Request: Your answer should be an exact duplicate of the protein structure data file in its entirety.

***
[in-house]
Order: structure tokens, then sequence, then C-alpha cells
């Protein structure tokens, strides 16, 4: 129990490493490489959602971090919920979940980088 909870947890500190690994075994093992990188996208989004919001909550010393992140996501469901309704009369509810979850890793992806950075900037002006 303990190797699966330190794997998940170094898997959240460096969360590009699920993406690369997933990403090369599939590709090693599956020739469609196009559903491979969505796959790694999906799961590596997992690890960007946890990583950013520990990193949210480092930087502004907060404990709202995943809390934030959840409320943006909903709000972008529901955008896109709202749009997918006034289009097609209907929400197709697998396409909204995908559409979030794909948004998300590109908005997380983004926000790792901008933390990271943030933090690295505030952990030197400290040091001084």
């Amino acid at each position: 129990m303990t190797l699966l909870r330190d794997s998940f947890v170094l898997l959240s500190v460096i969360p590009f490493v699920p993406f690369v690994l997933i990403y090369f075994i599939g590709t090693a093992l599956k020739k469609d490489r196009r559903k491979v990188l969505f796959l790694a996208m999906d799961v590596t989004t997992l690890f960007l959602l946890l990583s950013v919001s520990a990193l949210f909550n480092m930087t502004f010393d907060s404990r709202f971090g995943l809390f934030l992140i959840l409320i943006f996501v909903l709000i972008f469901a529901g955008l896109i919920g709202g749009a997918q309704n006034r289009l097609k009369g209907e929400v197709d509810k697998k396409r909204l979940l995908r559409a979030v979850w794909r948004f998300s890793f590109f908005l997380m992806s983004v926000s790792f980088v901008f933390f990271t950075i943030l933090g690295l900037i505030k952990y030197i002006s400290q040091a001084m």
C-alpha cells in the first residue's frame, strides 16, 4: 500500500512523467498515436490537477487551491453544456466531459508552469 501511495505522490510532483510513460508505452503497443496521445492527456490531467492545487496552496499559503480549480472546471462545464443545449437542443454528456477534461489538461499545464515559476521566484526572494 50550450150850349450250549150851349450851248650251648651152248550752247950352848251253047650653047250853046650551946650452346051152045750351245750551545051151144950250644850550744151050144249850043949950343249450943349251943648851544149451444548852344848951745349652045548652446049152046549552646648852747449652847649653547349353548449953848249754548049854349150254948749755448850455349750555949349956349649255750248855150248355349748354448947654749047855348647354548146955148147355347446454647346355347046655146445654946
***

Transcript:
[in-house]
Order: structure tokens, then sequence, then C-alpha cells
């Protein structure tokens, strides 16, 4: 129990490493490489959602971090919920979940980088 909870947890500190690994075994093992990188996208989004919001909550010393992140996501469901309704009369509810979850890793992806950075900037002006 303990190797699966330190794997998940170094898997959240460096969360590009699920993406690369997933990403090369599939590709090693599956020739469609196009559903491979969505796959790694999906799961590596997992690890960007946890990583950013520990990193949210480092930087502004907060404990709202995943809390934030959840409320943006909903709000972008529901955008896109709202749009997918006034289009097609209907929400197709697998396409909204995908559409979030794909948004998300590109908005997380983004926000790792901008933390990271943030933090690295505030952990030197400290040091001084």
């Amino acid at each position: 129990m303990t190797l699966l909870r330190d794997s998940f947890v170094l898997l959240s500190v460096i969360p590009f490493v699920p993406f690369v690994l997933i990403y090369f075994i599939g590709t090693a093992l599956k020739k469609d490489r196009r559903k491979v990188l969505f796959l790694a996208m999906d799961v590596t989004t997992l690890f960007l959602l946890l990583s950013v919001s520990a990193l949210f909550n480092m930087t502004f010393d907060s404990r709202f971090g995943l809390f934030l992140i959840l409320i943006f996501v909903l709000i972008f469901a529901g955008l896109i919920g709202g749009a997918q309704n006034r289009l097609k009369g209907e929400v197709d509810k697998k396409r909204l979940l995908r559409a979030v979850w794909r948004f998300s890793f590109f908005l997380m992806s983004v926000s790792f980088v901008f933390f990271t950075i943030l933090g690295l900037i505030k952990y030197i002006s400290q040091a001084m």
C-alpha cells in the first residue's frame, strides 16, 4: 500500500512523467498515436490537477487551491453544456466531459508552469 501511495505522490510532483510513460508505452503497443496521445492527456490531467492545487496552496499559503480549480472546471462545464443545449437542443454528456477534461489538461499545464515559476521566484526572494 50550450150850349450250549150851349450851248650251648651152248550752247950352848251253047650653047250853046650551946650452346051152045750351245750551545051151144950250644850550744151050144249850043949950343249450943349251943648851544149451444548852344848951745349652045548652446049152046549552646648852747449652847649653547349353548449953848249754548049854349150254948749755448850455349750555949349956349649255750248855150248355349748354448947654749047855348647354548146955148147355347446454647346355347046655146445654946